Of closest similarity to SAX is a language lexer--something that takes a sequence of symbols (bytes) from a source file, and groups them into larger aggregates (tokens such as keywords, strings, symbols, etc). In point of fact, SAX is a parser, rather than merely a lexer; SAX creates events that are slightly more structured than mere aggregations (but only slightly).
One needs to distinguish between SAX itself, and a SAX application. SAX (Simple API for XML) is, after all, an API not a tool or utility in itself. What SAX does is read a specified bytestream, then alert its controlling application whenever one of 10 content events occur in the document. Technically things are slightly more complicated since errors, entities and notations can also cause notices--but of the 10 content events only 3 are almost always used, 2 are sometimes needed, and the 5 remaining ones are largely "special purpose" (I have never used those 5 for the practical applications I have programmed).
SAX, technically speaking, is an object-oriented programming framework.
SAX was first--and probably still most widely--implemented in Java, and
that language requires a certain degree of OOP-purity (aside from some minor
warts with simple types versus classes). Therefore, a SAX application will
implement a custom
Handler class that specializes the base handlers
in the SAX library, and provides methods corresponding to events. An instance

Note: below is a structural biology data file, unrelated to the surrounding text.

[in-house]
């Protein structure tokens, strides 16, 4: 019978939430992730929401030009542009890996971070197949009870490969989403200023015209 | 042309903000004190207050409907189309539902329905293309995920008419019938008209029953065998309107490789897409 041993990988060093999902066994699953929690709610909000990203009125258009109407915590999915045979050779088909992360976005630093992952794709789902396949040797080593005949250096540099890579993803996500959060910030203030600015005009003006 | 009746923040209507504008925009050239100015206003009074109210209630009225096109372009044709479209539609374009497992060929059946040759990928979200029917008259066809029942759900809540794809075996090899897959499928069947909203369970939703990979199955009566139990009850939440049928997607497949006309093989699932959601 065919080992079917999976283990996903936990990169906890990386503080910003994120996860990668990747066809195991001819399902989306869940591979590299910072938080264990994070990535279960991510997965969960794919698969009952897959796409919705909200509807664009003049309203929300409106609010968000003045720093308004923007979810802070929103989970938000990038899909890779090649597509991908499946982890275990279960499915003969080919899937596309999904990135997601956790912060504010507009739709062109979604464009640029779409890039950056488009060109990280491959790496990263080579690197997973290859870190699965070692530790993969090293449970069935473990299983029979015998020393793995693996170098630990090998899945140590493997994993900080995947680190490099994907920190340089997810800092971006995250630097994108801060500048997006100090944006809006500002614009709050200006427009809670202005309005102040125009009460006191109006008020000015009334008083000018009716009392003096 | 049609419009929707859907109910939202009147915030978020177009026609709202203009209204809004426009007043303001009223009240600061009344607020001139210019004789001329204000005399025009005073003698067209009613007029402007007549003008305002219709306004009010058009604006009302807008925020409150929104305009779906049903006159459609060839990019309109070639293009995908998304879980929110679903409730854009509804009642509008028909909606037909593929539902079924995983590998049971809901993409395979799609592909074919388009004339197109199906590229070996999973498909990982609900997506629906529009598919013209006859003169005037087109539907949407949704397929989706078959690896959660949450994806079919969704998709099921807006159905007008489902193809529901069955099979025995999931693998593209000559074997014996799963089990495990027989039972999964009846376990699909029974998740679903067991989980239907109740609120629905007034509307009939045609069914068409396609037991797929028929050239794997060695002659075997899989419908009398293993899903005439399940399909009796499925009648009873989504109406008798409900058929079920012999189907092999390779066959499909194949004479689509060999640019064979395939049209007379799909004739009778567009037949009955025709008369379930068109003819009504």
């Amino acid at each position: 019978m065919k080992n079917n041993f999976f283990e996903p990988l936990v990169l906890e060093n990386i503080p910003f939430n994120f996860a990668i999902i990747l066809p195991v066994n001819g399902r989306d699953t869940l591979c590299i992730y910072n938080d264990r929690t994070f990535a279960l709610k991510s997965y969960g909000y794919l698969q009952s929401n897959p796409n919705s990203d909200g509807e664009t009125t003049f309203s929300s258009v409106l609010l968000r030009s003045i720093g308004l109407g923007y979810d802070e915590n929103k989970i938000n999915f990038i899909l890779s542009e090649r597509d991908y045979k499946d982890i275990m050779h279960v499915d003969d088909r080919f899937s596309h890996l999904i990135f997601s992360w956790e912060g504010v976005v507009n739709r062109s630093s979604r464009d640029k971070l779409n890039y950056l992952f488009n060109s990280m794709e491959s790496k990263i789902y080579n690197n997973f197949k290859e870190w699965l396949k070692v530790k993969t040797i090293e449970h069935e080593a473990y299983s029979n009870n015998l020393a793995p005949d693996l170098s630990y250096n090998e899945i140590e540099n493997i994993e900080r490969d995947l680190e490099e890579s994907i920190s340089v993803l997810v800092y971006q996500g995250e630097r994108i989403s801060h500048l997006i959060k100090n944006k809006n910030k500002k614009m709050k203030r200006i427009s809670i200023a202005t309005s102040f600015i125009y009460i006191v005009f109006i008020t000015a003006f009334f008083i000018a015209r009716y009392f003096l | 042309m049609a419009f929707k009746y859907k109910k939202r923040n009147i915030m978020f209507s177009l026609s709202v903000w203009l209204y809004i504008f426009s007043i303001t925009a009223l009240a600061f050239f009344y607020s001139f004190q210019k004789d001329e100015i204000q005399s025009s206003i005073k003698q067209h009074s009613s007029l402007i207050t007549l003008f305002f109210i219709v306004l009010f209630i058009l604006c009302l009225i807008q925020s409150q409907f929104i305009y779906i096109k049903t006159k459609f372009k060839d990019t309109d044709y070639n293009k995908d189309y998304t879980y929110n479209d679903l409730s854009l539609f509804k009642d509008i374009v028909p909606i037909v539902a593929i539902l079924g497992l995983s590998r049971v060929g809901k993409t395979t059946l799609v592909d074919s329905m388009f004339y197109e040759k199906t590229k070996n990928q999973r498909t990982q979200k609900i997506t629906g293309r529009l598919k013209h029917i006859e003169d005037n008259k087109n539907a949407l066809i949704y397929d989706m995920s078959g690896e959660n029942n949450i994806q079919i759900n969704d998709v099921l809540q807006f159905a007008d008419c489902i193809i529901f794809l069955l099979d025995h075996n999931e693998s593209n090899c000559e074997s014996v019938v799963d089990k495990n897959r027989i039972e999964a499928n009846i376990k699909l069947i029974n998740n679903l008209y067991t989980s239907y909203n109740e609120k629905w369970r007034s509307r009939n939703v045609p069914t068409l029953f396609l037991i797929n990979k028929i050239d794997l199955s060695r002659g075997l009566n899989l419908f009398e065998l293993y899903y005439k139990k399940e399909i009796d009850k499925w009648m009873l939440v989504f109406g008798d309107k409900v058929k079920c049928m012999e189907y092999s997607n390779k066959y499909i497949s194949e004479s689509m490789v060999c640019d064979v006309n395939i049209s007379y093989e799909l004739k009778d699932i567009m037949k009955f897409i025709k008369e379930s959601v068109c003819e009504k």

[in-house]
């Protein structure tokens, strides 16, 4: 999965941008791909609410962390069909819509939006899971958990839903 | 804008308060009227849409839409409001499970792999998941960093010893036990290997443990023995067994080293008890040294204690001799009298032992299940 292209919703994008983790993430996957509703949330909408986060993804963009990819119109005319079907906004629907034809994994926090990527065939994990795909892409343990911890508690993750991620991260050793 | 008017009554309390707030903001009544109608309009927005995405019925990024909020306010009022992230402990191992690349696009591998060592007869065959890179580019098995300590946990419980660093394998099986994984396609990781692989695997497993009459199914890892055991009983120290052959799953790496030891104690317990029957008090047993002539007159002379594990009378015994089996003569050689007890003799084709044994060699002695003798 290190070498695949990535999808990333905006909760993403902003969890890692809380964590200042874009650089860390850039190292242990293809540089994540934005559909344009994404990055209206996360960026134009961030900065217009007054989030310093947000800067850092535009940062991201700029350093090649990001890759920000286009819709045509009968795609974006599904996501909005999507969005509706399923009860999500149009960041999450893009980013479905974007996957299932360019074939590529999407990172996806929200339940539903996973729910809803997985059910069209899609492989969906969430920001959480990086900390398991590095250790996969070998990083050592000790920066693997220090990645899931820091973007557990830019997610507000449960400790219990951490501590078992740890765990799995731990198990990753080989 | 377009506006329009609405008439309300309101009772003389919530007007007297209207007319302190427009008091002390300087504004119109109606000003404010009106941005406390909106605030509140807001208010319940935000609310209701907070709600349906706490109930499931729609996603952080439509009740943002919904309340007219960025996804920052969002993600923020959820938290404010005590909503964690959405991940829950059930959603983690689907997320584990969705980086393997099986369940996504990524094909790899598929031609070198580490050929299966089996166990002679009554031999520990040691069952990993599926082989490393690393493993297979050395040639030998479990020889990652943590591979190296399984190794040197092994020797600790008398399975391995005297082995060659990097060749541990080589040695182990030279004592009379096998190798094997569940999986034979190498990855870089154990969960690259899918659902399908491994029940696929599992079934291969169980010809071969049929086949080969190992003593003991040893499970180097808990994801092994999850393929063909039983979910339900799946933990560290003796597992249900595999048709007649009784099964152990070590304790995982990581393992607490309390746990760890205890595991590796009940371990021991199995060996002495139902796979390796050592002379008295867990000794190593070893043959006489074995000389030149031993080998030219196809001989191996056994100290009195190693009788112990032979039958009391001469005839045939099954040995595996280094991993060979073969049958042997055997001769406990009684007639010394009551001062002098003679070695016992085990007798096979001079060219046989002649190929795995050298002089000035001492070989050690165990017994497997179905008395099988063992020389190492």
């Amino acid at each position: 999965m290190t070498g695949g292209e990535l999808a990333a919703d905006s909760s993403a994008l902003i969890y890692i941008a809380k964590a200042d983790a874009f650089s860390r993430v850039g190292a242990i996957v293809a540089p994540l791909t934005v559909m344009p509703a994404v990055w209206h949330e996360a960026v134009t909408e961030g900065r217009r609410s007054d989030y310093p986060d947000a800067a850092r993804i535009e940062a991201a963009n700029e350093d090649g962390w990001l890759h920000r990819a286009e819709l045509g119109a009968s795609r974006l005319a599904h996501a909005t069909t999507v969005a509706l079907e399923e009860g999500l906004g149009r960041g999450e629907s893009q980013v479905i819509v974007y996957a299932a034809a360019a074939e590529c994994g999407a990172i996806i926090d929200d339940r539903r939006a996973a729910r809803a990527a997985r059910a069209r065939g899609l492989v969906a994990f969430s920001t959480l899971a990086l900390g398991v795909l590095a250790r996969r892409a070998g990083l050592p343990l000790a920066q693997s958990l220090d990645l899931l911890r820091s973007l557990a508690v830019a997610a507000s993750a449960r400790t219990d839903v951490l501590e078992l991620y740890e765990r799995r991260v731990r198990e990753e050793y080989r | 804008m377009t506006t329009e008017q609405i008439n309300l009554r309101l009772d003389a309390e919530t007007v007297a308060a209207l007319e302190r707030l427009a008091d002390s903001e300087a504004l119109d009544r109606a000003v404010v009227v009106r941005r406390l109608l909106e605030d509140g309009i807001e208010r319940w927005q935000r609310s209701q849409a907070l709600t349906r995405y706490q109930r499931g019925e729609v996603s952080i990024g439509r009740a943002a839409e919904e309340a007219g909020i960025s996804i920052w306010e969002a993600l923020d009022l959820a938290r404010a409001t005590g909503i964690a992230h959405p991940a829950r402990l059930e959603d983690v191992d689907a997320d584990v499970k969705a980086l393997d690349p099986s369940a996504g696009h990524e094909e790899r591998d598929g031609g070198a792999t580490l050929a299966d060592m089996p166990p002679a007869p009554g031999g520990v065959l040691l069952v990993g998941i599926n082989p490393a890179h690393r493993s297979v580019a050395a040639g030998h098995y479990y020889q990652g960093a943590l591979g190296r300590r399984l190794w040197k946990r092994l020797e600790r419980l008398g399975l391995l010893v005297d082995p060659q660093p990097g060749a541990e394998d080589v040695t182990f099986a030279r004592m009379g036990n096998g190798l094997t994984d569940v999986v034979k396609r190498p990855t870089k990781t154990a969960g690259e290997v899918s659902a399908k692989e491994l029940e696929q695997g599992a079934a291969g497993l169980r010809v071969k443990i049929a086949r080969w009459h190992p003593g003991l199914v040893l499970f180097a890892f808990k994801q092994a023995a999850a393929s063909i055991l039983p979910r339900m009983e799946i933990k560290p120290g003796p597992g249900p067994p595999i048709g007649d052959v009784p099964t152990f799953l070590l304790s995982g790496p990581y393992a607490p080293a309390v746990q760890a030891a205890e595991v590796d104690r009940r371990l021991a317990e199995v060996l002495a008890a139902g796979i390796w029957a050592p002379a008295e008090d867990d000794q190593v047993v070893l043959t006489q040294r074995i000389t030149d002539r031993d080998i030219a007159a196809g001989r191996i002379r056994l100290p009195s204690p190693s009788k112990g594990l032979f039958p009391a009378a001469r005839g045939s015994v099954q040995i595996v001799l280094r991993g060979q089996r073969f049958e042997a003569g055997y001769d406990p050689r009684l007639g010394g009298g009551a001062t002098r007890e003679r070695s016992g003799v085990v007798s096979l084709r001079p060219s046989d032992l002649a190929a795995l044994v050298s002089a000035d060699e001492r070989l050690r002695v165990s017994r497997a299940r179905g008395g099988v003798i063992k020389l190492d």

of the custom handler is passed to the previously instantiated SAX parser.
From there, you are "off to the races."
characters() methods are specialized by just about every
SAX application. These methods, predictably, are called when an open tag,
close tag, and tag body, respectively are encountered. Fairly often, the
are used for initialization and cleanup. But equally often, any initialization
or cleanup can occur at the application level rather than at the document
level (or the two are interchangeable). The remaining methods are
These each have important reasons for being there, but in practice are
used less frequently. You can see that the naming conventions use Java-style
The inheritance and interface design that goes into SAX is pretty nicely
thought out. But all the OOP stuff is also fairly irrelevant to the underlying
conceptual model of SAX. Having known method names, and providing abstract